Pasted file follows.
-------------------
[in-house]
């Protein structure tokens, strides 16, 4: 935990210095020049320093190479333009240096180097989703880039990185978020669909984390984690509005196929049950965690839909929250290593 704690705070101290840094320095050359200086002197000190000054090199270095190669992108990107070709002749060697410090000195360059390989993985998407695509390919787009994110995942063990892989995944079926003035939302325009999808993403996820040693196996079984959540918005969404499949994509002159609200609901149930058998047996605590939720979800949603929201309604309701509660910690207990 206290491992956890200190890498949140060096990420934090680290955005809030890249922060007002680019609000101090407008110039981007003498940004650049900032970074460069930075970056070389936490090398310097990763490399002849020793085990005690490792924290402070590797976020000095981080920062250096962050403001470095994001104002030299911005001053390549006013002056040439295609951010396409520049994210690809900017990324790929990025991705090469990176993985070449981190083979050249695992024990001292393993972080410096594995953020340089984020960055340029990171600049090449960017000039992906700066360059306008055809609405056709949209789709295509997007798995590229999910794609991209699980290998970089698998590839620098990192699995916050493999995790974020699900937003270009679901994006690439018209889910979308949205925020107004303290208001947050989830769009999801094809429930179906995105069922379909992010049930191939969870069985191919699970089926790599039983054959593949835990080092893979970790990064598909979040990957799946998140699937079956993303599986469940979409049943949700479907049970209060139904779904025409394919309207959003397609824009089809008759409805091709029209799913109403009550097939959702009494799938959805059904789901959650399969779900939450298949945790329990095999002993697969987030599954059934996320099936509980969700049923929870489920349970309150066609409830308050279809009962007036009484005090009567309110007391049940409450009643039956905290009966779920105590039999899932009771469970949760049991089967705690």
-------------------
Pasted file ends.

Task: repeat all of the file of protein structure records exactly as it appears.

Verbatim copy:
[in-house]
């Protein structure tokens, strides 16, 4: 935990210095020049320093190479333009240096180097989703880039990185978020669909984390984690509005196929049950965690839909929250290593 704690705070101290840094320095050359200086002197000190000054090199270095190669992108990107070709002749060697410090000195360059390989993985998407695509390919787009994110995942063990892989995944079926003035939302325009999808993403996820040693196996079984959540918005969404499949994509002159609200609901149930058998047996605590939720979800949603929201309604309701509660910690207990 206290491992956890200190890498949140060096990420934090680290955005809030890249922060007002680019609000101090407008110039981007003498940004650049900032970074460069930075970056070389936490090398310097990763490399002849020793085990005690490792924290402070590797976020000095981080920062250096962050403001470095994001104002030299911005001053390549006013002056040439295609951010396409520049994210690809900017990324790929990025991705090469990176993985070449981190083979050249695992024990001292393993972080410096594995953020340089984020960055340029990171600049090449960017000039992906700066360059306008055809609405056709949209789709295509997007798995590229999910794609991209699980290998970089698998590839620098990192699995916050493999995790974020699900937003270009679901994006690439018209889910979308949205925020107004303290208001947050989830769009999801094809429930179906995105069922379909992010049930191939969870069985191919699970089926790599039983054959593949835990080092893979970790990064598909979040990957799946998140699937079956993303599986469940979409049943949700479907049970209060139904779904025409394919309207959003397609824009089809008759409805091709029209799913109403009550097939959702009494799938959805059904789901959650399969779900939450298949945790329990095999002993697969987030599954059934996320099936509980969700049923929870489920349970309150066609409830308050279809009962007036009484005090009567309110007391049940409450009643039956905290009966779920105590039999899932009771469970949760049991089967705690």